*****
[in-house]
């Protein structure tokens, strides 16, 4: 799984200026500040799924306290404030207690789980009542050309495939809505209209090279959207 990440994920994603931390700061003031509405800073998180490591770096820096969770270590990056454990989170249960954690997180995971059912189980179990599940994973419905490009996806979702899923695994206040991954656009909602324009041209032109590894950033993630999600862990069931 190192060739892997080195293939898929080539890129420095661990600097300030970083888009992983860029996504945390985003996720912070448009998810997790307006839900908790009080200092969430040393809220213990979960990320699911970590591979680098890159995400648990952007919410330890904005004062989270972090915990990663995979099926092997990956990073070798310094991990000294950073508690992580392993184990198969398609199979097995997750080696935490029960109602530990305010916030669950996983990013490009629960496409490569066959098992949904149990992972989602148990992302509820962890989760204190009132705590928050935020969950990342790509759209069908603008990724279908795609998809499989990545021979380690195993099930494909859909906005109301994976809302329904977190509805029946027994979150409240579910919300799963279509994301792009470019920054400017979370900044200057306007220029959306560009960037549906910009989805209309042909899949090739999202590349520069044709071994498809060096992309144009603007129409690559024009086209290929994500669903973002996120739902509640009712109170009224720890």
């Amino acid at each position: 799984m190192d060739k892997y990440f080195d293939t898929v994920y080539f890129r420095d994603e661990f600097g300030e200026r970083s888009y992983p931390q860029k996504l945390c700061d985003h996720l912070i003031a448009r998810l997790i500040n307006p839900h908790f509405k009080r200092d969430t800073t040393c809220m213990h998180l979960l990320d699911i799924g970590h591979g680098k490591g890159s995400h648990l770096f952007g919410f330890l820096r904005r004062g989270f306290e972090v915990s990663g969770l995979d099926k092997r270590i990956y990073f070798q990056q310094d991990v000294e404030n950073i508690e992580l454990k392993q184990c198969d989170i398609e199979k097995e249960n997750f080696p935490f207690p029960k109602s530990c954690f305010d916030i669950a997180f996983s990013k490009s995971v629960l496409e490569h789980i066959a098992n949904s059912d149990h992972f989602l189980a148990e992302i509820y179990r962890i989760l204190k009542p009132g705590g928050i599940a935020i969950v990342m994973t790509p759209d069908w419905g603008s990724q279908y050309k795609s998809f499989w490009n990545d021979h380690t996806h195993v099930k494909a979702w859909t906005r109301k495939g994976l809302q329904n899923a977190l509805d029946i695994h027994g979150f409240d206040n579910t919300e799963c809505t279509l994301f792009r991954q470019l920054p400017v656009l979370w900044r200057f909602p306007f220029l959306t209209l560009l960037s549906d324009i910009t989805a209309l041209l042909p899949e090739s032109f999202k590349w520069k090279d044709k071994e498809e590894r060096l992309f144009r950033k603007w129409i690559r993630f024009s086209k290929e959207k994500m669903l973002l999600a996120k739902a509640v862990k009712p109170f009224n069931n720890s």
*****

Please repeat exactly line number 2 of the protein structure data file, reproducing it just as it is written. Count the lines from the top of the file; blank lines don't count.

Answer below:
């Protein structure tokens, strides 16, 4: 799984200026500040799924306290404030207690789980009542050309495939809505209209090279959207 990440994920994603931390700061003031509405800073998180490591770096820096969770270590990056454990989170249960954690997180995971059912189980179990599940994973419905490009996806979702899923695994206040991954656009909602324009041209032109590894950033993630999600862990069931 190192060739892997080195293939898929080539890129420095661990600097300030970083888009992983860029996504945390985003996720912070448009998810997790307006839900908790009080200092969430040393809220213990979960990320699911970590591979680098890159995400648990952007919410330890904005004062989270972090915990990663995979099926092997990956990073070798310094991990000294950073508690992580392993184990198969398609199979097995997750080696935490029960109602530990305010916030669950996983990013490009629960496409490569066959098992949904149990992972989602148990992302509820962890989760204190009132705590928050935020969950990342790509759209069908603008990724279908795609998809499989990545021979380690195993099930494909859909906005109301994976809302329904977190509805029946027994979150409240579910919300799963279509994301792009470019920054400017979370900044200057306007220029959306560009960037549906910009989805209309042909899949090739999202590349520069044709071994498809060096992309144009603007129409690559024009086209290929994500669903973002996120739902509640009712109170009224720890």